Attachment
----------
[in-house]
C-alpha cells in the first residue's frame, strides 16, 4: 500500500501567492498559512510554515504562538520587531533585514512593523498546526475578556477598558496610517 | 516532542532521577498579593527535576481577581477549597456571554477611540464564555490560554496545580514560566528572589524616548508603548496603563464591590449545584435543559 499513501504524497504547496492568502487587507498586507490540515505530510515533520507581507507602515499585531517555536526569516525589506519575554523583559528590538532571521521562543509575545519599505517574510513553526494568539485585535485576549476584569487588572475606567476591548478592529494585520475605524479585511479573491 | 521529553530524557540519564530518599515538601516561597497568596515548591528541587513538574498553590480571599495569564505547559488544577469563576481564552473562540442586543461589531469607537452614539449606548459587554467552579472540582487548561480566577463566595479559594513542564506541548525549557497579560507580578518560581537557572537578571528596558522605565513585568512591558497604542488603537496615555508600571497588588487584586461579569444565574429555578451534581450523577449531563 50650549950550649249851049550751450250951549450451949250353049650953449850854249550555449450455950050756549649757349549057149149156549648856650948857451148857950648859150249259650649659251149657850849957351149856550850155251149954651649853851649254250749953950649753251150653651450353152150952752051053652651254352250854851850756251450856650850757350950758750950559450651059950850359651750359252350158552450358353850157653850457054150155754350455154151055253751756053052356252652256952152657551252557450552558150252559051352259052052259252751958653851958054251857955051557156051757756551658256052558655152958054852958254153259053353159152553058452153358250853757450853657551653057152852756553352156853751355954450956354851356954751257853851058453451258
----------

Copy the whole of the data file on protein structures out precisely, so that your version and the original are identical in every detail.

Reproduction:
[in-house]
C-alpha cells in the first residue's frame, strides 16, 4: 500500500501567492498559512510554515504562538520587531533585514512593523498546526475578556477598558496610517 | 516532542532521577498579593527535576481577581477549597456571554477611540464564555490560554496545580514560566528572589524616548508603548496603563464591590449545584435543559 499513501504524497504547496492568502487587507498586507490540515505530510515533520507581507507602515499585531517555536526569516525589506519575554523583559528590538532571521521562543509575545519599505517574510513553526494568539485585535485576549476584569487588572475606567476591548478592529494585520475605524479585511479573491 | 521529553530524557540519564530518599515538601516561597497568596515548591528541587513538574498553590480571599495569564505547559488544577469563576481564552473562540442586543461589531469607537452614539449606548459587554467552579472540582487548561480566577463566595479559594513542564506541548525549557497579560507580578518560581537557572537578571528596558522605565513585568512591558497604542488603537496615555508600571497588588487584586461579569444565574429555578451534581450523577449531563 50650549950550649249851049550751450250951549450451949250353049650953449850854249550555449450455950050756549649757349549057149149156549648856650948857451148857950648859150249259650649659251149657850849957351149856550850155251149954651649853851649254250749953950649753251150653651450353152150952752051053652651254352250854851850756251450856650850757350950758750950559450651059950850359651750359252350158552450358353850157653850457054150155754350455154151055253751756053052356252652256952152657551252557450552558150252559051352259052052259252751958653851958054251857955051557156051757756551658256052558655152958054852958254153259053353159152553058452153358250853757450853657551653057152852756553352156853751355954450956354851356954751257853851058453451258